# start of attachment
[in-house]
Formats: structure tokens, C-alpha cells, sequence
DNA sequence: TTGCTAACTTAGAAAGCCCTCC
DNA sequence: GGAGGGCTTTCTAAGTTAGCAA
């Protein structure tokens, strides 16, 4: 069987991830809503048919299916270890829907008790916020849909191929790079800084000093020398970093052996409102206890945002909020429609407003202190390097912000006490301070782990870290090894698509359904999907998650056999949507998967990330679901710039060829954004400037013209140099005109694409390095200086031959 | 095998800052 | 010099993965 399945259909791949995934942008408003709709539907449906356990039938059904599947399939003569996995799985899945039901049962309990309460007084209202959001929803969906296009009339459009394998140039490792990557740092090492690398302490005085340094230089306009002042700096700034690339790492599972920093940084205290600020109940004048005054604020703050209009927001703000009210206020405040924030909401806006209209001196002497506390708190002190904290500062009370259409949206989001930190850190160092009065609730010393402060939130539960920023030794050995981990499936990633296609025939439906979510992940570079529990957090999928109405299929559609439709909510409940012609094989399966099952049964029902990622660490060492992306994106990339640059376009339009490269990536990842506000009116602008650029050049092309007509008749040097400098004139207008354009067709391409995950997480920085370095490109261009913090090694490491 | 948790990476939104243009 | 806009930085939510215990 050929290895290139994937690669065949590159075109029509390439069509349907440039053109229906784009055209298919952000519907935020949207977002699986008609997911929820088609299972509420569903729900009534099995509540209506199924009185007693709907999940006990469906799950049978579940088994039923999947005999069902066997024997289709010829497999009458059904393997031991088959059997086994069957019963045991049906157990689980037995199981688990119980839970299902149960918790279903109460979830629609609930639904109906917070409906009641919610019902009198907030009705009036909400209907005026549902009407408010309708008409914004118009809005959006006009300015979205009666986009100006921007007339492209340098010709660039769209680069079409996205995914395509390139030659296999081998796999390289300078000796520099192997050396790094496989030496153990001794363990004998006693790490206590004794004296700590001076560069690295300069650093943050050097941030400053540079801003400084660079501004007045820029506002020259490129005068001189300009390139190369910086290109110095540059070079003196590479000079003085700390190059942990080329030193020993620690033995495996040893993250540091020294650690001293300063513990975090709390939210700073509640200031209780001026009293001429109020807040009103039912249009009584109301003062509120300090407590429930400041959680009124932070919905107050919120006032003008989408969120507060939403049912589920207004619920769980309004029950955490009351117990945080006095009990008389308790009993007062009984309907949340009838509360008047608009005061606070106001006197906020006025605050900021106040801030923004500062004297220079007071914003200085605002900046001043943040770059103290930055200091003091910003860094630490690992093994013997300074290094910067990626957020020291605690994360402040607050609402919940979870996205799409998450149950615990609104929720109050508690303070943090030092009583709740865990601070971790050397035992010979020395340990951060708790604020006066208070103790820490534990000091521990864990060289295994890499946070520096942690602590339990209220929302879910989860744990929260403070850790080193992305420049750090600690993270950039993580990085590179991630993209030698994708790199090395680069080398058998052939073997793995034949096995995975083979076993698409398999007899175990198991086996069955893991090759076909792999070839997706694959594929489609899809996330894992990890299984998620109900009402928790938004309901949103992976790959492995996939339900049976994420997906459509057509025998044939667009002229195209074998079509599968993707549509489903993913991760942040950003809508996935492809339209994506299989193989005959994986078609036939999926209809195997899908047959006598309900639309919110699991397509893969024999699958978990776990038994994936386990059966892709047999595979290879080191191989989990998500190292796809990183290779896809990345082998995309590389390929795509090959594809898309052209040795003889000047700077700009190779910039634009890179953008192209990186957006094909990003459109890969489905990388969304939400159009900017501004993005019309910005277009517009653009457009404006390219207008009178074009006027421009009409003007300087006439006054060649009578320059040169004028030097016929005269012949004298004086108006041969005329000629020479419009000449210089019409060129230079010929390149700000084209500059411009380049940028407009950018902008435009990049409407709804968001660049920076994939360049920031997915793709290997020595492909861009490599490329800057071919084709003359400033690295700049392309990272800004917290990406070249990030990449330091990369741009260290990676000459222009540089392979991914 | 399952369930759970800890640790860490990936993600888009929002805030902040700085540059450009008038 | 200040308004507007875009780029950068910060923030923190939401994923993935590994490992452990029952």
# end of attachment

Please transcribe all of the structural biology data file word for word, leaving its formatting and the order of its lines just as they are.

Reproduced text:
[in-house]
Formats: structure tokens, C-alpha cells, sequence
DNA sequence: TTGCTAACTTAGAAAGCCCTCC
DNA sequence: GGAGGGCTTTCTAAGTTAGCAA
């Protein structure tokens, strides 16, 4: 069987991830809503048919299916270890829907008790916020849909191929790079800084000093020398970093052996409102206890945002909020429609407003202190390097912000006490301070782990870290090894698509359904999907998650056999949507998967990330679901710039060829954004400037013209140099005109694409390095200086031959 | 095998800052 | 010099993965 399945259909791949995934942008408003709709539907449906356990039938059904599947399939003569996995799985899945039901049962309990309460007084209202959001929803969906296009009339459009394998140039490792990557740092090492690398302490005085340094230089306009002042700096700034690339790492599972920093940084205290600020109940004048005054604020703050209009927001703000009210206020405040924030909401806006209209001196002497506390708190002190904290500062009370259409949206989001930190850190160092009065609730010393402060939130539960920023030794050995981990499936990633296609025939439906979510992940570079529990957090999928109405299929559609439709909510409940012609094989399966099952049964029902990622660490060492992306994106990339640059376009339009490269990536990842506000009116602008650029050049092309007509008749040097400098004139207008354009067709391409995950997480920085370095490109261009913090090694490491 | 948790990476939104243009 | 806009930085939510215990 050929290895290139994937690669065949590159075109029509390439069509349907440039053109229906784009055209298919952000519907935020949207977002699986008609997911929820088609299972509420569903729900009534099995509540209506199924009185007693709907999940006990469906799950049978579940088994039923999947005999069902066997024997289709010829497999009458059904393997031991088959059997086994069957019963045991049906157990689980037995199981688990119980839970299902149960918790279903109460979830629609609930639904109906917070409906009641919610019902009198907030009705009036909400209907005026549902009407408010309708008409914004118009809005959006006009300015979205009666986009100006921007007339492209340098010709660039769209680069079409996205995914395509390139030659296999081998796999390289300078000796520099192997050396790094496989030496153990001794363990004998006693790490206590004794004296700590001076560069690295300069650093943050050097941030400053540079801003400084660079501004007045820029506002020259490129005068001189300009390139190369910086290109110095540059070079003196590479000079003085700390190059942990080329030193020993620690033995495996040893993250540091020294650690001293300063513990975090709390939210700073509640200031209780001026009293001429109020807040009103039912249009009584109301003062509120300090407590429930400041959680009124932070919905107050919120006032003008989408969120507060939403049912589920207004619920769980309004029950955490009351117990945080006095009990008389308790009993007062009984309907949340009838509360008047608009005061606070106001006197906020006025605050900021106040801030923004500062004297220079007071914003200085605002900046001043943040770059103290930055200091003091910003860094630490690992093994013997300074290094910067990626957020020291605690994360402040607050609402919940979870996205799409998450149950615990609104929720109050508690303070943090030092009583709740865990601070971790050397035992010979020395340990951060708790604020006066208070103790820490534990000091521990864990060289295994890499946070520096942690602590339990209220929302879910989860744990929260403070850790080193992305420049750090600690993270950039993580990085590179991630993209030698994708790199090395680069080398058998052939073997793995034949096995995975083979076993698409398999007899175990198991086996069955893991090759076909792999070839997706694959594929489609899809996330894992990890299984998620109900009402928790938004309901949103992976790959492995996939339900049976994420997906459509057509025998044939667009002229195209074998079509599968993707549509489903993913991760942040950003809508996935492809339209994506299989193989005959994986078609036939999926209809195997899908047959006598309900639309919110699991397509893969024999699958978990776990038994994936386990059966892709047999595979290879080191191989989990998500190292796809990183290779896809990345082998995309590389390929795509090959594809898309052209040795003889000047700077700009190779910039634009890179953008192209990186957006094909990003459109890969489905990388969304939400159009900017501004993005019309910005277009517009653009457009404006390219207008009178074009006027421009009409003007300087006439006054060649009578320059040169004028030097016929005269012949004298004086108006041969005329000629020479419009000449210089019409060129230079010929390149700000084209500059411009380049940028407009950018902008435009990049409407709804968001660049920076994939360049920031997915793709290997020595492909861009490599490329800057071919084709003359400033690295700049392309990272800004917290990406070249990030990449330091990369741009260290990676000459222009540089392979991914 | 399952369930759970800890640790860490990936993600888009929002805030902040700085540059450009008038 | 200040308004507007875009780029950068910060923030923190939401994923993935590994490992452990029952």